‘Sore Loser’ Elections Bill Nears Passage in State Legislature

RALEIGH – With the advent of the Constitution Party of North Carolina earning ballot access, and their subsequent effort to recruit current Republican House Rep. Beverly Boswell (R-Dare) who lost her primary last month, Republican majorities have now all but passed a bill that contains a ban on ‘sore loser’ candidates.

In the legislation, any candidate that loses a primary for one party (Republican) is barred from running in the general election under the banner of another party (Constitution Party). Arguably, from a Party perspective, this would prevent the ‘sore loser’ candidate from soaking up votes from the Party base and handing the general election to the opposing Party.

Whether or not this rule is needed, it is curious that no such attention was paid to the issue when the Green Party of North Carolina gained ballot access. There are a handful of Democrat lawmakers that, should they lose a primary battle, would be right at home in the Green Party. Instead of a sore loser law, though, the Green Party got merely snickers (and deservedly so – their platform is laughable).

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As soon as a threat to the NCGOP emerged in the form of the Constitution Party of North Carolina, however, those same lawmakers were quick to block any primary losers from jumping ship for the general.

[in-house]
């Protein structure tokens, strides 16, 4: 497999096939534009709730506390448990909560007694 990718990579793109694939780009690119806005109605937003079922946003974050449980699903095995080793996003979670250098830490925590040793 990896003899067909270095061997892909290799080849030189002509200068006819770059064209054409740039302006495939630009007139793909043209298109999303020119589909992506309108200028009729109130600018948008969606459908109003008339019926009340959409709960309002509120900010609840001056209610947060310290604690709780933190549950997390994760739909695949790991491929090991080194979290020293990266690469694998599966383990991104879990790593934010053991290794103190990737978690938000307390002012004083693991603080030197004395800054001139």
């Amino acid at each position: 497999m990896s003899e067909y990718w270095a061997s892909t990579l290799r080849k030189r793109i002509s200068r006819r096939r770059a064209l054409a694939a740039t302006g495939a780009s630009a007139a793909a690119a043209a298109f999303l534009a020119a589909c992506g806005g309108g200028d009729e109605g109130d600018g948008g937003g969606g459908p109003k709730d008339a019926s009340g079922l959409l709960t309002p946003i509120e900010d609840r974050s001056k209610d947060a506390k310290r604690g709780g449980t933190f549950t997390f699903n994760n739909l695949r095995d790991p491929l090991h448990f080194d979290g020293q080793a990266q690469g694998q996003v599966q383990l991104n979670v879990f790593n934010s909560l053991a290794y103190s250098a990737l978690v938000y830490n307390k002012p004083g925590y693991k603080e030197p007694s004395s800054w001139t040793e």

As such, it is probably wise of the Constitution Party to focus on low hanging fruit, winning elected positions from the bottom up, to gain a foothold and raise the brand awareness required for legitimacy in voters’ eyes. County commissions, city councils, or very conservative legislative districts could go a long way toward developing a pipeline of conservative constitutionalist candidates, with out drawing the ire of the Party and (perhaps) spoiling a race that would otherwise be won by Republicans.

Still, passing laws to keep individuals from running in an election seems contrary to the principles of liberty the NCGOP is supposed to represent. That, and plenty of other examples of abandoning those principles, is exactly why an alternative party exists in the first place. Maybe the presence of the Constitution Party will keep Republicans more in line with free markets and limited government. The former will definitely field candidates that live and breath a constitutional platform, while the latter’s candidates can be a roll of the dice between a solar-subsidy-supporting environmentalist or an actual conservative.

Either way, some voters will have extra options on their ballots come November, and competition is always a good thing for consumers, especially in political markets.

 

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